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Music in the Classroom

I play a lot of music for a lot of reasons. Sometimes I play "fun music", just to lift the spirits of my students. I find I need to do this a lot in the morning, since they come into the classroom sleepy. Fun music usually brings smiles to their faces, and that's a great way to start the day, isn't it? (Click any image for a link to Amazon.)

I have loads of collections of Party Music just for this purpose. I don't yet have these yet, but I'm looking to add them to my collection!

I also like to play quieter music, for those other times when they really need to concentrate on their work. I bought Music for Concentration years ago, and I play it often. Sometimes I even play it when the kids are gone, during my planning time. It really helps. This company has several others along the same lines, including Music for Productivity (Which I have, and love!). Music for Learning (which I want!), and Music for Thinking (which I also want!) 

 I also like to play music connected to what's going on in the world, or connected to what we're learning.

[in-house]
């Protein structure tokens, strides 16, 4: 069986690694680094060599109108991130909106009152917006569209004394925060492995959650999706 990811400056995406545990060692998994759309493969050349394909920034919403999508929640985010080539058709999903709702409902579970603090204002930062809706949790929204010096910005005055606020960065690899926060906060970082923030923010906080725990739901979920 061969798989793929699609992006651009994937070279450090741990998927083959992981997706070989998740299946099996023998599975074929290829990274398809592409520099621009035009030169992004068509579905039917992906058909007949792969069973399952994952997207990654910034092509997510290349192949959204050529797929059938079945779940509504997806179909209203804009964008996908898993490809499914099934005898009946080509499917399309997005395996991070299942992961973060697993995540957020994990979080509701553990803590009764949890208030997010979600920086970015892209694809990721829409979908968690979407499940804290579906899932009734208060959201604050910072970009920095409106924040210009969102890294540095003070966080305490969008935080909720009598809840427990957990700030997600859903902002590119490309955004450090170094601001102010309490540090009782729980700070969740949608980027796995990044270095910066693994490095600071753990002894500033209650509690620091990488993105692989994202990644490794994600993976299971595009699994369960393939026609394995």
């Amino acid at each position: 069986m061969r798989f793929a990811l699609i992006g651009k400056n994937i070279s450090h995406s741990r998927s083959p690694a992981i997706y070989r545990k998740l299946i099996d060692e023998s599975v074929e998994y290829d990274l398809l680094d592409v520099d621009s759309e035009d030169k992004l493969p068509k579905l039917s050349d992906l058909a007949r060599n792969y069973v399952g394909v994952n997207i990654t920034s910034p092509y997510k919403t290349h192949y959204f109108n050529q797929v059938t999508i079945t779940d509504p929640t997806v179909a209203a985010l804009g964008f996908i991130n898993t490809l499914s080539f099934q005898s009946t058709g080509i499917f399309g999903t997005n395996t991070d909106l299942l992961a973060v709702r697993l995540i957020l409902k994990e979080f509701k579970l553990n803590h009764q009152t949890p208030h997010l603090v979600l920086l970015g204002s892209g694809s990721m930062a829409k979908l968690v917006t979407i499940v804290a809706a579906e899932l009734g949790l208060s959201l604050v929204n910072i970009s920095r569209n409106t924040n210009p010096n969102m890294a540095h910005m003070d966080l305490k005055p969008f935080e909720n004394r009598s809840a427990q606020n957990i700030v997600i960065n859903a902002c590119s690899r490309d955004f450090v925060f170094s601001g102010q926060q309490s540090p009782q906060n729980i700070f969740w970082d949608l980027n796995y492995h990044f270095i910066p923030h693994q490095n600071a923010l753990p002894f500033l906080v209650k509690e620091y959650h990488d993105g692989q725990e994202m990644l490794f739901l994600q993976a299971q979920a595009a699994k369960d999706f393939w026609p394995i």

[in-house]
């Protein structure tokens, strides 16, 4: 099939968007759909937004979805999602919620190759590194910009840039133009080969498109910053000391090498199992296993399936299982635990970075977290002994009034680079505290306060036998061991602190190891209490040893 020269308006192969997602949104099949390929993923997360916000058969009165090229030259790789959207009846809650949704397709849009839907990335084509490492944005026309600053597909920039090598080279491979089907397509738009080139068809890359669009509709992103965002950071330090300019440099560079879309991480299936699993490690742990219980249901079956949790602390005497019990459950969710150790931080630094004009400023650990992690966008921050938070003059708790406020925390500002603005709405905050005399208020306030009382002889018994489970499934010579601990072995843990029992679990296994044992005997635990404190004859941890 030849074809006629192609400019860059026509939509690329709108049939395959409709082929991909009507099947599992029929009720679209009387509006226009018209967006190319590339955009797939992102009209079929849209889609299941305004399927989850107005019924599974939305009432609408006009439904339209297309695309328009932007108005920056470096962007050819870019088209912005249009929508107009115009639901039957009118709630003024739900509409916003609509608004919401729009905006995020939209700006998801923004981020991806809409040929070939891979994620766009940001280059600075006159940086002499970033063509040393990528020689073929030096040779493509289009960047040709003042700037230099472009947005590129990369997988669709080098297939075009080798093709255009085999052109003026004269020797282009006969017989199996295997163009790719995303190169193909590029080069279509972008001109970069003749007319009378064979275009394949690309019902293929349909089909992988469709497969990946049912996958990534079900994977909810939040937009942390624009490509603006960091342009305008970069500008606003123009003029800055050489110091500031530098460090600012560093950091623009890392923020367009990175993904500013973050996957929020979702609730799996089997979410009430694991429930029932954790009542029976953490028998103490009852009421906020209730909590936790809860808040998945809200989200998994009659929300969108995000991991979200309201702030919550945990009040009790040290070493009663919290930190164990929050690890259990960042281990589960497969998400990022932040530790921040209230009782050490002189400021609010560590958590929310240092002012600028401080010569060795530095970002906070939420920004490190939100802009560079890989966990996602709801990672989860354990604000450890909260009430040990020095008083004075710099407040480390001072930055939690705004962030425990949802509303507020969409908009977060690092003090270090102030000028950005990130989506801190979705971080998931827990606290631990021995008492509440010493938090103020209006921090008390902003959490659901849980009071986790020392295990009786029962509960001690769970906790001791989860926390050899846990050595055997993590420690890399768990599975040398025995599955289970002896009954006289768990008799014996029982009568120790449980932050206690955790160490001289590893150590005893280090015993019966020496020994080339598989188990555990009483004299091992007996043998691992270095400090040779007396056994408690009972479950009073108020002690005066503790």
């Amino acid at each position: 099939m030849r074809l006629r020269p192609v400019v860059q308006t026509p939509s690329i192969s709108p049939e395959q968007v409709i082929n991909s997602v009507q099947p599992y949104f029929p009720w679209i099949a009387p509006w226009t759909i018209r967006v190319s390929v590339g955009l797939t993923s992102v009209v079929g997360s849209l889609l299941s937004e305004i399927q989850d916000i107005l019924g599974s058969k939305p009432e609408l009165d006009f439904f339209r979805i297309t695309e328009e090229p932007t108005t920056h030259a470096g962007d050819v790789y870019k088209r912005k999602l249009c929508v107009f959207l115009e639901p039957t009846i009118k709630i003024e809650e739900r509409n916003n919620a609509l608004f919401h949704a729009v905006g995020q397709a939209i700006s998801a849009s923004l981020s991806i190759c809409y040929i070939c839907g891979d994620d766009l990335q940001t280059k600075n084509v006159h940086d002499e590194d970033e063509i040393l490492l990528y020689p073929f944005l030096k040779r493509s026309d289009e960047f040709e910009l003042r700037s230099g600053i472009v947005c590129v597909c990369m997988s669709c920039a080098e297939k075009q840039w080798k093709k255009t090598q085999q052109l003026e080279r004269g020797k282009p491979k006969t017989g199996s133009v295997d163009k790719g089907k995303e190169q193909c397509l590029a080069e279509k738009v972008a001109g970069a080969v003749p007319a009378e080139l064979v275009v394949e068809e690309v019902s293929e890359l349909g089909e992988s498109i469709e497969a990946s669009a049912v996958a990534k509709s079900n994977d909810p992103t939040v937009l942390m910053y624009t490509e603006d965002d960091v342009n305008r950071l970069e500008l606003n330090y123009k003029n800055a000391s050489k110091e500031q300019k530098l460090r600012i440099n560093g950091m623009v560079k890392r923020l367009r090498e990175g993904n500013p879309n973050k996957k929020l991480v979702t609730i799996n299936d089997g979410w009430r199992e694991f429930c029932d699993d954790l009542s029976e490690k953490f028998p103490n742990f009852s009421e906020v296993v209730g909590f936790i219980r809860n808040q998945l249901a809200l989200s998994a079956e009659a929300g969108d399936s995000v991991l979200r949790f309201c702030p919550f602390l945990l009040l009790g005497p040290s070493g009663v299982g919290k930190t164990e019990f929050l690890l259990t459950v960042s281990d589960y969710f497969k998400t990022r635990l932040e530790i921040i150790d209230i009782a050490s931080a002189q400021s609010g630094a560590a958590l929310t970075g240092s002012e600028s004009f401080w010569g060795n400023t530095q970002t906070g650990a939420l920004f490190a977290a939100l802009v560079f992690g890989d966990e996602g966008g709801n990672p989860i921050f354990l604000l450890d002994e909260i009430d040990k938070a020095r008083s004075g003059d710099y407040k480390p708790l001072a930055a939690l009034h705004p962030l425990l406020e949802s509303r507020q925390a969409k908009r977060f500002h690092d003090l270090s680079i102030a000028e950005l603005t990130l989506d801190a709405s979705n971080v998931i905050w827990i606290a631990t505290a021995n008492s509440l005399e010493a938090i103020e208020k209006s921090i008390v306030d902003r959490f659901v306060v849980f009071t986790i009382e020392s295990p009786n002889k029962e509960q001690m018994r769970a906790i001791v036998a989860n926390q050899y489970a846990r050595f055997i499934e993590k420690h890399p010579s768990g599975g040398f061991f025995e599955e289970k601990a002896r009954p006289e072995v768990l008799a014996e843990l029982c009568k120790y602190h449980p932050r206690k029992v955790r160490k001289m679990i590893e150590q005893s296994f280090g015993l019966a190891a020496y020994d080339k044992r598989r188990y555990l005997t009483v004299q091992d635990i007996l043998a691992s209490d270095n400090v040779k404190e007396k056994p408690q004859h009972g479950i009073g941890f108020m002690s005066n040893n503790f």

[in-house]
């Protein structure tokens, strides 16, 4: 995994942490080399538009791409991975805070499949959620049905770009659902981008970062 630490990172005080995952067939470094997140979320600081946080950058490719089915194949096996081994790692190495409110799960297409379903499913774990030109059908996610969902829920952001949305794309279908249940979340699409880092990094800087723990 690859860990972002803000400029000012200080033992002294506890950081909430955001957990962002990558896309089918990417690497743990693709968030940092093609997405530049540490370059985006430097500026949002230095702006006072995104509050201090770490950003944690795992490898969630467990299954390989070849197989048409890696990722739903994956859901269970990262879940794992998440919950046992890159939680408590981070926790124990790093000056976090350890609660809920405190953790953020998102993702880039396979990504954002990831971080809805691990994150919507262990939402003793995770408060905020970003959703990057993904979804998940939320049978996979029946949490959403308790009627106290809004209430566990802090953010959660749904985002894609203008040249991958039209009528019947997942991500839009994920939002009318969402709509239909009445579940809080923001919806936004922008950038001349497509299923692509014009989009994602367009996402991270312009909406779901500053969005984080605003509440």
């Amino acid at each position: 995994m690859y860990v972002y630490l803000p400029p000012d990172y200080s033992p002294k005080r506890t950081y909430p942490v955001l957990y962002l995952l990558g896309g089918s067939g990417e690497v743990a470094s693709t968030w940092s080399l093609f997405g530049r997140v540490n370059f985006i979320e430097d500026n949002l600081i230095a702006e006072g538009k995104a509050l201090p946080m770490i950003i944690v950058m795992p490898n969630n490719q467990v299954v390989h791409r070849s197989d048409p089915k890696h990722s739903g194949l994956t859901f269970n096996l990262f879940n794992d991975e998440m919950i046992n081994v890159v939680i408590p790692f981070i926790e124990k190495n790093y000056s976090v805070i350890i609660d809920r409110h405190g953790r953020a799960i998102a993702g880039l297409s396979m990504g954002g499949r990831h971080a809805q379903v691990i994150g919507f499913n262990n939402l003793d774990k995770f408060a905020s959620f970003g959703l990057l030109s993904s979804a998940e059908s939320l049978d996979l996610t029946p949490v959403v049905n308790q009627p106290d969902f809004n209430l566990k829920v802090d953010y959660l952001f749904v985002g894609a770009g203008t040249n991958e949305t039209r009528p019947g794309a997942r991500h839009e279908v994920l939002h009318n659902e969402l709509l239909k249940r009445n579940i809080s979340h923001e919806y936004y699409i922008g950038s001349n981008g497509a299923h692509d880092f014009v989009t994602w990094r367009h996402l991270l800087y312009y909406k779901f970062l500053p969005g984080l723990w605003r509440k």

Around every patriotic holiday, I play patriotic music. I have loads of great music for those days! 

When I was celebrating the Olympics, this CD came in handy. The children loved listening to the National Anthems of other countries. Of course, when our own national anthem played, we always stood up, no matter what we were doing! 

I play this around St. Patrick's Day. 

I play this around Cinco de Mayo. 

Music helps make a real connection to whatever children are learning.
What music do you play in your classroom?

For the 35th Time, Ending on a Monday

I just finished my 35th year of teaching, and I am proud to say I enjoyed another year.  I not only survived, but I'm happy about how it went!